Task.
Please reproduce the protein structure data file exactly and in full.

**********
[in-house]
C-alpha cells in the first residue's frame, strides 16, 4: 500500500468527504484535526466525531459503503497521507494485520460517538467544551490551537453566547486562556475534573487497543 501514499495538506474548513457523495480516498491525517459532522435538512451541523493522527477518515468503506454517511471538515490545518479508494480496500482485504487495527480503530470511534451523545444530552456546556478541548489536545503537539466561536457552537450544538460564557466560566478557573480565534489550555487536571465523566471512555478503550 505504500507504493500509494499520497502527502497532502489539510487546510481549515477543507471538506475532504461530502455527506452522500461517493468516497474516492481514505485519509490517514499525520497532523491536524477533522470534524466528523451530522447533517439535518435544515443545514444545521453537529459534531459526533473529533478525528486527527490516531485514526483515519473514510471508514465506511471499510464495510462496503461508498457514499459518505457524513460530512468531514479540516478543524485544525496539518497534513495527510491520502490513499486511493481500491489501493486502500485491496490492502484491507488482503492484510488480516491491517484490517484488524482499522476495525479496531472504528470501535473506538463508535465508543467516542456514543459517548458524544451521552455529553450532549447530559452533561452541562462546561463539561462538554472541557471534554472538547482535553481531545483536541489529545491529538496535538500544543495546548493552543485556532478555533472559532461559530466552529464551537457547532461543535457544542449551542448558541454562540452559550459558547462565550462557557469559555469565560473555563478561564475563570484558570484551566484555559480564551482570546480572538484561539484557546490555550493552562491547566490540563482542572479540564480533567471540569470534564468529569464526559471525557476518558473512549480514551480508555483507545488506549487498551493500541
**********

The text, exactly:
[in-house]
C-alpha cells in the first residue's frame, strides 16, 4: 500500500468527504484535526466525531459503503497521507494485520460517538467544551490551537453566547486562556475534573487497543 501514499495538506474548513457523495480516498491525517459532522435538512451541523493522527477518515468503506454517511471538515490545518479508494480496500482485504487495527480503530470511534451523545444530552456546556478541548489536545503537539466561536457552537450544538460564557466560566478557573480565534489550555487536571465523566471512555478503550 505504500507504493500509494499520497502527502497532502489539510487546510481549515477543507471538506475532504461530502455527506452522500461517493468516497474516492481514505485519509490517514499525520497532523491536524477533522470534524466528523451530522447533517439535518435544515443545514444545521453537529459534531459526533473529533478525528486527527490516531485514526483515519473514510471508514465506511471499510464495510462496503461508498457514499459518505457524513460530512468531514479540516478543524485544525496539518497534513495527510491520502490513499486511493481500491489501493486502500485491496490492502484491507488482503492484510488480516491491517484490517484488524482499522476495525479496531472504528470501535473506538463508535465508543467516542456514543459517548458524544451521552455529553450532549447530559452533561452541562462546561463539561462538554472541557471534554472538547482535553481531545483536541489529545491529538496535538500544543495546548493552543485556532478555533472559532461559530466552529464551537457547532461543535457544542449551542448558541454562540452559550459558547462565550462557557469559555469565560473555563478561564475563570484558570484551566484555559480564551482570546480572538484561539484557546490555550493552562491547566490540563482542572479540564480533567471540569470534564468529569464526559471525557476518558473512549480514551480508555483507545488506549487498551493500541